I appear in this month's edition of Professional Photo Magazine, where you'll find me interviewed about my use of assistants on commercial and editorial shoots. I've copied in the transcript from our interview (below). Click through to read more of my experience with photography assistants.
- PPM - When did you first start using an assistant or assistants?
GIJ - Probably within the last 6/7 years, as I've started shooting bigger commissions and more advertising work. I can't remember the very first time I employed an assistant but it would have been on a commercial job at some point.
- PPM - Comparing the process with and without an assistant, how does it compare?
GIJ - The photography process is much the same for me with or without an assistant. One difference may be if I have an assistant controlling the position of a light on a boom. I mostly utilise assistants for moving and setting up kit as well as standing in on test shots. Having an assistant 'stand in' is hugely beneficial so I guess that makes a big difference especially if time with the subject is tight
- PPM- On what kind of occasions do you find it's better without?
GIJ - In an ideal world I'd have an assistant full time as I always prefer to have an extra pair of hands on shoots. Client budgets don't always cover assistant costs unfortunately. I can't think of an instance where not having an assistant would improve a shoot for me.
- PPM - What are the main duties you expect of an assistant? And do those jobs get in the way of your shooting when they're not covered by someone else?
GIJ - The main duties I expect help with are - setting up lighting equipment/cameras/computers, carting kit to and from locations, watching image files if I'm shooting tethered, watching lights and telling me if there's a problem/misfire, standing in place of subjects when test shooting and being on hand to run for supplies/refreshments.
- PPM - What does a good assistant free you up to do – does using one help the creative process? Or even hinder it?
GIJ - For me having an assistant on shoots just helps the shoot run smoother and if everything is running well and stress levels are low then I tend to be more creative. I don't think assistants have ever been a hindrance on shoots, sometimes someone I've not worked with before may need to be shown how to do certain things but it's never that complicated.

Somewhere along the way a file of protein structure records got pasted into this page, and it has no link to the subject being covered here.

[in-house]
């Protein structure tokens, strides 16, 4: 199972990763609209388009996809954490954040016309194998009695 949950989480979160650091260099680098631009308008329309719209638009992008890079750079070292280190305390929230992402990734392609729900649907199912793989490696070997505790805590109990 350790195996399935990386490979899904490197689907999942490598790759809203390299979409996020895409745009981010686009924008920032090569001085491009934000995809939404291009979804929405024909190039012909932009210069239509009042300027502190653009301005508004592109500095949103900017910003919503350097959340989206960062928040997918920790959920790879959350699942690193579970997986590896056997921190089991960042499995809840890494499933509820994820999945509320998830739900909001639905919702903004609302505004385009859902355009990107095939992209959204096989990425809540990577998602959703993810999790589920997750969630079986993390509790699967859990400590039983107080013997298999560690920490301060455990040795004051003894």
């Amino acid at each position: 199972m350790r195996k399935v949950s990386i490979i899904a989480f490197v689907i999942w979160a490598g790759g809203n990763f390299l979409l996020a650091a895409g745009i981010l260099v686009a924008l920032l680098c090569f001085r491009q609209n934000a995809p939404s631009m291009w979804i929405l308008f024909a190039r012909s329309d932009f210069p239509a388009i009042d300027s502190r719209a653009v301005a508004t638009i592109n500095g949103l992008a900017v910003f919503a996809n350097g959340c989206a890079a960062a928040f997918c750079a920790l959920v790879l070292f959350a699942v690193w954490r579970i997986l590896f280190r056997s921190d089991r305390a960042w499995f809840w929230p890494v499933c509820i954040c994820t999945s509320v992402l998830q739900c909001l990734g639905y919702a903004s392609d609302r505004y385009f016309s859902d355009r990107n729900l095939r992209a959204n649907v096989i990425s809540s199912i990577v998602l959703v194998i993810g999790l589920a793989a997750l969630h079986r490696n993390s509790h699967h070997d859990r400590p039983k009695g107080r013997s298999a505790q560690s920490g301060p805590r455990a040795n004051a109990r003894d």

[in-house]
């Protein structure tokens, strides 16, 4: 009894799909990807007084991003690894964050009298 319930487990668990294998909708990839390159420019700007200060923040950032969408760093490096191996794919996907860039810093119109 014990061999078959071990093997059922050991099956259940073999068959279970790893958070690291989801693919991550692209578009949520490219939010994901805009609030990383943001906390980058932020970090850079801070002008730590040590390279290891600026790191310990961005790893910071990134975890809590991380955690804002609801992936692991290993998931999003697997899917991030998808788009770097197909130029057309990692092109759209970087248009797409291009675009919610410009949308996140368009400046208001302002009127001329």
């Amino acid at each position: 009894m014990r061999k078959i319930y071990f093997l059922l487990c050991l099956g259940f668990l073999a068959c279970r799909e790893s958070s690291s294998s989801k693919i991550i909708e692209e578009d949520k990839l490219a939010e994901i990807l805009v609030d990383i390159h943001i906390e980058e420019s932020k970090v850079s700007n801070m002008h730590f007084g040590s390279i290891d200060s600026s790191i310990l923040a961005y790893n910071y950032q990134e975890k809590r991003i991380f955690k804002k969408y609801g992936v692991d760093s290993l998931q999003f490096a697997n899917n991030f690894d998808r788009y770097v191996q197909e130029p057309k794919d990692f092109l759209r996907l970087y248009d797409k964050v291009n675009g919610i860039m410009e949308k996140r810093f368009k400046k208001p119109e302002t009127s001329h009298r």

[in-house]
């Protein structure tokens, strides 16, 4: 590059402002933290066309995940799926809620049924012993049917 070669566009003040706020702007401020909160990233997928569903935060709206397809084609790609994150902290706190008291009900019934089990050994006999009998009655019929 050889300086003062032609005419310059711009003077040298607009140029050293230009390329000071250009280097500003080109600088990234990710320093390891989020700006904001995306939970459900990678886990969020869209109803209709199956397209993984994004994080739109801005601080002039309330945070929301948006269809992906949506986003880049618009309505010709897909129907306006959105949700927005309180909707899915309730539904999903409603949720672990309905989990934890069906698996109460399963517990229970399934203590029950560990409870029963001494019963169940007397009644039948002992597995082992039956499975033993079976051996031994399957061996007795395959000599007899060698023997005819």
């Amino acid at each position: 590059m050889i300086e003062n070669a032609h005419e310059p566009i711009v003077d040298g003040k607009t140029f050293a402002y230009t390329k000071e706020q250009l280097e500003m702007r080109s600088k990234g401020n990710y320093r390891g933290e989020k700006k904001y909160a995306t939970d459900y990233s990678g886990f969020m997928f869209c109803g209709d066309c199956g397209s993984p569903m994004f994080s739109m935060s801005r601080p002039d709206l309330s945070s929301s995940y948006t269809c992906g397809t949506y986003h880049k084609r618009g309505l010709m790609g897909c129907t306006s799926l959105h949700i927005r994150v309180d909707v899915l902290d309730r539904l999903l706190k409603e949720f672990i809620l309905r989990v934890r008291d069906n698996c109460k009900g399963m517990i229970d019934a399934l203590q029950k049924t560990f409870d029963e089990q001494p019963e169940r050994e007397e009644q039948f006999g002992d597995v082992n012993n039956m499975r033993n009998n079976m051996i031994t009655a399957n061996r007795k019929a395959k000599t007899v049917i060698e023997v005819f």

- PPM - Are there benefits in choosing to work alone? Or is whether you use an assistant or not all down to budgetary constrictions as you mentioned?
GIJ - I can't really think of any benefits to working alone. Unless the assistant is not very good and getting in the way but I've not really experienced that.
- PPM - With assistants, have you ever felt that you needed to provide a level of training? Or do you expect people to be up to speed almost immediately?
GIJ - I think its understandable that a new assistant isn't used to all the kit, especially some of the more specialist stuff I use. I fully expect to have to demonstrate quickly how to set a light/camera/computer up if the assistant isn't used to the kit. I also enjoy and am more than happy to answer technical or industry questions.
- PPM - What do the assistants get out of the process?
GIJ - I think watching the shoot process is very valuable, it gives assistants an idea of the expectations and realities of working with clients. They also get a better understanding of how the imagery is created first hand. There is also the opportunity to talk to the working industry professionals, whether it's me or the talent or the art director. Obviously this needs to be done at the right moment.
- PPM - Should the assistant bring their own ideas? Is that even beneficial?
GIJ - I don't expect that at all. In fact it's one of my pet hates. I think if the assistant has an idea and thinks I'm truly missing something then perhaps mention it quietly when the moment is right. This stems from my fear of looking incompetent in front of clients more than any particularly bad experiences.
- PPM - Is there a professional benefit to having an assistant, beyond the obvious - i.e., does it put the client at ease to see you directing?
GIJ - Yes I think there is something to be said for that. Just meeting a clients expectations of what they believe should be happening on a shoot can be pretty valuable.
- PPM - Finally, if you have any anecdotes about working with assistants, they'd be great to hear – maybe times when they've been less than helpful, or done something brilliant out of the blue.
GIJ - No brilliant anecdotes spring to mind (probably a good thing) however I have worked with some great assistants. They've been a fantastic help, keeping an eye on things as I'm shooting with good attention to detail. Add in a polite and friendly nature and that for me that is the perfect photo assistant.